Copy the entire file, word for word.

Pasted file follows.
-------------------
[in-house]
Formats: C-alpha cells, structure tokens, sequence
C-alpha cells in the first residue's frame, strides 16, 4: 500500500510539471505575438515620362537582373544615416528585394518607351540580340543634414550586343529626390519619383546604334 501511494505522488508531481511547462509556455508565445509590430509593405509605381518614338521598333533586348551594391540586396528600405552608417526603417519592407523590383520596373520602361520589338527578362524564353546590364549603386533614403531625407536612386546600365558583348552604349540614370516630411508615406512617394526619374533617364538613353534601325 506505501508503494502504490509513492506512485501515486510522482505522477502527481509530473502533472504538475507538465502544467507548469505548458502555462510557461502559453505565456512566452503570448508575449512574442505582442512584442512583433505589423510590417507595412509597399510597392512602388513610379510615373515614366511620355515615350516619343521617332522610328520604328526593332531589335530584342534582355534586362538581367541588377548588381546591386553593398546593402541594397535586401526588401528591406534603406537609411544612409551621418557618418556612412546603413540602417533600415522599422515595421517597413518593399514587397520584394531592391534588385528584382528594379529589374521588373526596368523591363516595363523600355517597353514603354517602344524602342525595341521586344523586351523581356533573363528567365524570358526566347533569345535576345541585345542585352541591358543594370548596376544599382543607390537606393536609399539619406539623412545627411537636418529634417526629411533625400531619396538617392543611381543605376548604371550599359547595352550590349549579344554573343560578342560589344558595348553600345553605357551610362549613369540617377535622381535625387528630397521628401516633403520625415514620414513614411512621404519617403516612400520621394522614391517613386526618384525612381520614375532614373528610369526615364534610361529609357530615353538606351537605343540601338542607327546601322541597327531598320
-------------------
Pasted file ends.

[in-house]
Formats: C-alpha cells, structure tokens, sequence
C-alpha cells in the first residue's frame, strides 16, 4: 500500500510539471505575438515620362537582373544615416528585394518607351540580340543634414550586343529626390519619383546604334 501511494505522488508531481511547462509556455508565445509590430509593405509605381518614338521598333533586348551594391540586396528600405552608417526603417519592407523590383520596373520602361520589338527578362524564353546590364549603386533614403531625407536612386546600365558583348552604349540614370516630411508615406512617394526619374533617364538613353534601325 506505501508503494502504490509513492506512485501515486510522482505522477502527481509530473502533472504538475507538465502544467507548469505548458502555462510557461502559453505565456512566452503570448508575449512574442505582442512584442512583433505589423510590417507595412509597399510597392512602388513610379510615373515614366511620355515615350516619343521617332522610328520604328526593332531589335530584342534582355534586362538581367541588377548588381546591386553593398546593402541594397535586401526588401528591406534603406537609411544612409551621418557618418556612412546603413540602417533600415522599422515595421517597413518593399514587397520584394531592391534588385528584382528594379529589374521588373526596368523591363516595363523600355517597353514603354517602344524602342525595341521586344523586351523581356533573363528567365524570358526566347533569345535576345541585345542585352541591358543594370548596376544599382543607390537606393536609399539619406539623412545627411537636418529634417526629411533625400531619396538617392543611381543605376548604371550599359547595352550590349549579344554573343560578342560589344558595348553600345553605357551610362549613369540617377535622381535625387528630397521628401516633403520625415514620414513614411512621404519617403516612400520621394522614391517613386526618384525612381520614375532614373528610369526615364534610361529609357530615353538606351537605343540601338542607327546601322541597327531598320